Back for her third outing, Stella reports, “If you write at least three books that are all connected then you have a series.”
All is not well for Stella: Her BFF has moved far away, leaving a serious sense of loneliness and loss, which is made all the worse when she calls Willa and her friend won’t talk to her. Dispirited, Stella sets her heart on a Maltese puppy at the pet shop near her father’s candy store, even though her mother doesn’t want a dog. Then she’s forced to befriend a new girl in town, Evie, but once she gets comfortable with that idea, the girl inexplicably seems to reject her after they become classmates. Stella faces problems that lots of girls newly transitioning to chapter books will recognize. Her humor-tinged first-person voice and usually upbeat attitude seem just right for her age, capturing the pain of growing up but also affirming the optimistic competence of young grade-schoolers as they encounter conflicts and learn to resolve them. Supportive, wise parents complete the calmly predictable picture of Stella’s middle-class life.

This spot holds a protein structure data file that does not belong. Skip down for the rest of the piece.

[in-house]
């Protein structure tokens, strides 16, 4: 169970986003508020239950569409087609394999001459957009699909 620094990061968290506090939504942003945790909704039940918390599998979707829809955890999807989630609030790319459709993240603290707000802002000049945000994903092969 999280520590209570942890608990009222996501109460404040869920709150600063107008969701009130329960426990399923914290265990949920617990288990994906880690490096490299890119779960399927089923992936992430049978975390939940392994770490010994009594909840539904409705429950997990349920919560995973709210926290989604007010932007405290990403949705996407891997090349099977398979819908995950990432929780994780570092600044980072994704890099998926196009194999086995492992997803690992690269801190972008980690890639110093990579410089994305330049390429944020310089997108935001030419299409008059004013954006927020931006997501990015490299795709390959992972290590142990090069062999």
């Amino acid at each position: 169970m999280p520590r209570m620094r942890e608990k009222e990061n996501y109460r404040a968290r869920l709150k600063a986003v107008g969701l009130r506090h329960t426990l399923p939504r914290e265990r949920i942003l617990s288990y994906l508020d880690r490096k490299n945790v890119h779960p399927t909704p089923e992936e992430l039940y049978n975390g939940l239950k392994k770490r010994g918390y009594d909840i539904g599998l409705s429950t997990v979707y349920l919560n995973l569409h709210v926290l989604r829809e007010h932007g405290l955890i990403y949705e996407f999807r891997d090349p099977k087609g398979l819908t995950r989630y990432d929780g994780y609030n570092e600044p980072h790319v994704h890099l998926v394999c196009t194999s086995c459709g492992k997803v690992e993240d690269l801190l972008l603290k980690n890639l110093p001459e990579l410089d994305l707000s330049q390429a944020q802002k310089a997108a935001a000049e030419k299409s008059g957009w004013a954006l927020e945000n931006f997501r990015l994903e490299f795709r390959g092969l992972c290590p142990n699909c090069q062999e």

Not much happens to Stella, but she’s fun to spend some time with, and now that she’s successfully authored her own whole series, that’ll be possible. (Fiction. 5-9)